Implement PRG Pattern in MVC Architecture

This article requires a basic understanding of MVC architecture and design pattern concepts. If you are very new to MVC then I suggest you understand MVC architecture before continue this article.

Let's talk the PRG design pattern and it's uses. PRG stands for Post Redirect Get. Fine, but why? Let's implement one small MVC application and we will see the real problem and scenario where we can use the PRG design pattern.

The problem is very common, and I am sure in your programmer and user life, you have encountered this situation. Let's consider, we have one Web form to collect user's information, very simple and clean. The user has filled in the necessary fields and hit the submit button. It is obvious it will hit some action belonging to some controller (defined in the controller) to save data in the database (or somewhere).

We are assuming that we are a good programmer (Really? Let's see. Haha..) and the data has been submitted. Now the user has hit the refresh button. Oh suck, it has called the action again? Let's see it in reality.

My Simple Model

This is kept simple intentionally because our point of discussion is different.

  1. namespace MVC.Models  
  2. {  
  3.     public class person  
  4.     {  
  5.         public string _name{get;set;}  
  6.         public string _surname { getset; }  
  7.         public int _age { getset; }  
  8.     }  
  9. }  

Here is my view

Which is a strong type in nature and I am targeting the “SaveData” action for the “person” controller.

  1. <%@ Page Language="C#" Inherits="System.Web.Mvc.ViewPage<MVC.Models.person>" %>  
  2. <!DOCTYPE html>  
  3. <html>  
  4. <head runat="server">  
  5.     <meta name="viewport" content="width=device-width" />  
  6.     <title>person</title>  
  7. </head>  
  8. <body>  
  9.     <div>  
  10.         <% using (Html.BeginForm("SavePerson","person")){ %>  
  11.             Name : <%= Html.TextBox("_name") %> <br />  
  12.             Surname: <%= Html.TextBox("_surname") %> <br />  
  13.             Age: <%= Html.TextBox("_age") %><br />  
  14.             <input value="Register" type="submit" />  
  15.         <% } %>   
  16.     </div>  
  17. </body>  
  18. </html>  

Now, let's see the controller implementation. In the person controller we have defined two actions, the AddNew() action will return this person view and the SavePerson() action will collect form data using a model binding technique.

  1. using System;  
  2. using System.Collections.Generic;  
  3. using System.Linq;  
  4. using System.Web;  
  5. using System.Web.Mvc;  
  6. using MVC.Models;  
  7. namespace MVC.Controllers  
  8. {  
  9.     public class personController : Controller  
  10.     {  
  11.         public ActionResult AddNew()  
  12.         {  
  13.             return View("person");  
  14.         }  
  15.         public ActionResult SavePerson([Bind] person p)  
  16.         {  
  17.             return Content("Data Saved");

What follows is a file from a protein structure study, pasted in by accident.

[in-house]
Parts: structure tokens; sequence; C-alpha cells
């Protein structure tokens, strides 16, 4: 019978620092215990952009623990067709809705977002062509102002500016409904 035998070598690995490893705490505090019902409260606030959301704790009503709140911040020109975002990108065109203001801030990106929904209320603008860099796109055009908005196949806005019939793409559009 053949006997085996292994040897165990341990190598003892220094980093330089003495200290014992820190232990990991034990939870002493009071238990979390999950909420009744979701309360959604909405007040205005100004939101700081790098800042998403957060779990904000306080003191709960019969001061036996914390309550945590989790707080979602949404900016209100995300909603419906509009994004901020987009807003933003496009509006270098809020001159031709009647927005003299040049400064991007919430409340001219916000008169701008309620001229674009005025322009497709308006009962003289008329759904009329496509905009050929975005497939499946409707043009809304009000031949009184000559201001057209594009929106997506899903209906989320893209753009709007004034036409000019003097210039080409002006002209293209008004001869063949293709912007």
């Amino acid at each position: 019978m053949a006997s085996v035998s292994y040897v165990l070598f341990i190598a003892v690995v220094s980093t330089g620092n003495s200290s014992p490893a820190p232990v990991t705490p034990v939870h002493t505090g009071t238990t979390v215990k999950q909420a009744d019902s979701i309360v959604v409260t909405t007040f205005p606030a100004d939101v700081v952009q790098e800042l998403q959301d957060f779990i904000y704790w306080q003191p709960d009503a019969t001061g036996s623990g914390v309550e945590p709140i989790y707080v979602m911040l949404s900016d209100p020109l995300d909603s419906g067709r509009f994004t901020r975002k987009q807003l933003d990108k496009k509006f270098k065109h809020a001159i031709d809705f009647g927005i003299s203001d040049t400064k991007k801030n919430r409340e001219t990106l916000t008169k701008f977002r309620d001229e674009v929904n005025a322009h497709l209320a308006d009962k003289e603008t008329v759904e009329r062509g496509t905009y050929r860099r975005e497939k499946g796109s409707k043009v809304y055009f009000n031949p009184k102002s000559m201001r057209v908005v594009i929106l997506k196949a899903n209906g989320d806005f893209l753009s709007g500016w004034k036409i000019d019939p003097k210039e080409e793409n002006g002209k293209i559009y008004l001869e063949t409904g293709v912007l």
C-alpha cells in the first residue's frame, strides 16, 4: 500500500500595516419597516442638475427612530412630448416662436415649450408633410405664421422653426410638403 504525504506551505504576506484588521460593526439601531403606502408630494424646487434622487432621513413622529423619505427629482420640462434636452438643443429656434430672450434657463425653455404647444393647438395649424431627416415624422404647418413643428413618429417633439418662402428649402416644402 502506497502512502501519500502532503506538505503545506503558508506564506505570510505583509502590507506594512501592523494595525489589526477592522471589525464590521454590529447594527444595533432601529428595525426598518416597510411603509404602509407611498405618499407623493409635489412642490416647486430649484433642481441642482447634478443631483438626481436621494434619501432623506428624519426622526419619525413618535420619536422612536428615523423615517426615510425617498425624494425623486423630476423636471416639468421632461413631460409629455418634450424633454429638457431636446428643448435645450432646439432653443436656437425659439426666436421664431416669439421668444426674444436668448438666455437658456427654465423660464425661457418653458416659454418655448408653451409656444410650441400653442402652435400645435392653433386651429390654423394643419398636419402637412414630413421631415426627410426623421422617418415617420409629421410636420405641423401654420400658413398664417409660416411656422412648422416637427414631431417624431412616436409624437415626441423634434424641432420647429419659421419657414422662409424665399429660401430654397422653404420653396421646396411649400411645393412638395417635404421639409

18.         }  
  19.     }  
  20. }

Now, if we hit the submit button as in the following:

hit submit button

Then we will see the following screen and we are seeing that the data has come as the action's parameter.
actions parameter

And we will get the result as in the following.


Now, let's hit the refresh button of the browser and let's see the result.

And if we press retry then it will hit the controller's action again.
controller action

Since it's hitting the same controller again, there might a great chance to save a duplicate record in the database that we don't want at all.

Then what is the solution? The PRG design pattern. How will it solve the problem? When we submit a form's data it makes a POST request to the server and we know that the POST method is harmful in the page reload operation.

So, the trick is that we will make a POST request to the server and the server will transfer the request into the GET request.

Then the result page will display by the GET request and when we make another browser refresh the next time, it will make a GET request to the server, which is not at all harmful.

Ok, we have learned the mechanism. Now let's implement it in an application. For that we need to make a small change in the controller.
  1. namespace MVC.Controllers  
  2. {  
  3.     public class personController : Controller  
  4.     {  
  5.         public ActionResult AddNew()  
  6.         {  
  7.             return View("person");  
  8.         }  
  9.         public ActionResult SavePerson([Bind] person p)  
  10.         {  
  11.            return RedirectToAction("PRG""person");  
  12.         }  
  13.         public ActionResult PRG()  
  14.         {  
  15.             return Content("Data Saved");  
  16.         }  
  17.     }  
  18. } 

We have added another action named “PRG” and from the SavePerson() action we are redirecting the context to the PRG() action using the “RedirectToAction()” method.

Now when we refresh again it will hit the “PRG()” action, not the “SavePerson()” action.

SavePerson action


Though this type of redirection eats server resources, the business needs and security comes before performances. Happy day.